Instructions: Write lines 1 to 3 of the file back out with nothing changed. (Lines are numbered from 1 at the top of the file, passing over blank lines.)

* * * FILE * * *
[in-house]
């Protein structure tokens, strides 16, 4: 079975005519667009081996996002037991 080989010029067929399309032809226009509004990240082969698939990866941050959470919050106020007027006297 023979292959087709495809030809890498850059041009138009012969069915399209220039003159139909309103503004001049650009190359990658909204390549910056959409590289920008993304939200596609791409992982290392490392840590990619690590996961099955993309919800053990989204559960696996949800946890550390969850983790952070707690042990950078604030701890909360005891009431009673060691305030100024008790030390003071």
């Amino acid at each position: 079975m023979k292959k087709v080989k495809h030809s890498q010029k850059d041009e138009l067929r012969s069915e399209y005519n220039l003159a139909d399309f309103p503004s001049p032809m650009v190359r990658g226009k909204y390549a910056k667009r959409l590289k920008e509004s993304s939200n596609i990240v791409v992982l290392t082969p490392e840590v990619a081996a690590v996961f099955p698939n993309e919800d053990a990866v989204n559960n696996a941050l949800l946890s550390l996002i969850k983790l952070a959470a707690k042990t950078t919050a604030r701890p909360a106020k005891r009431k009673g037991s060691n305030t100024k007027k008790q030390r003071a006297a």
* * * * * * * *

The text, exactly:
[in-house]
């Protein structure tokens, strides 16, 4: 079975005519667009081996996002037991 080989010029067929399309032809226009509004990240082969698939990866941050959470919050106020007027006297 023979292959087709495809030809890498850059041009138009012969069915399209220039003159139909309103503004001049650009190359990658909204390549910056959409590289920008993304939200596609791409992982290392490392840590990619690590996961099955993309919800053990989204559960696996949800946890550390969850983790952070707690042990950078604030701890909360005891009431009673060691305030100024008790030390003071």
């Amino acid at each position: 079975m023979k292959k087709v080989k495809h030809s890498q010029k850059d041009e138009l067929r012969s069915e399209y005519n220039l003159a139909d399309f309103p503004s001049p032809m650009v190359r990658g226009k909204y390549a910056k667009r959409l590289k920008e509004s993304s939200n596609i990240v791409v992982l290392t082969p490392e840590v990619a081996a690590v996961f099955p698939n993309e919800d053990a990866v989204n559960n696996a941050l949800l946890s550390l996002i969850k983790l952070a959470a707690k042990t950078t919050a604030r701890p909360a106020k005891r009431k009673g037991s060691n305030t100024k007027k008790q030390r003071a006297a």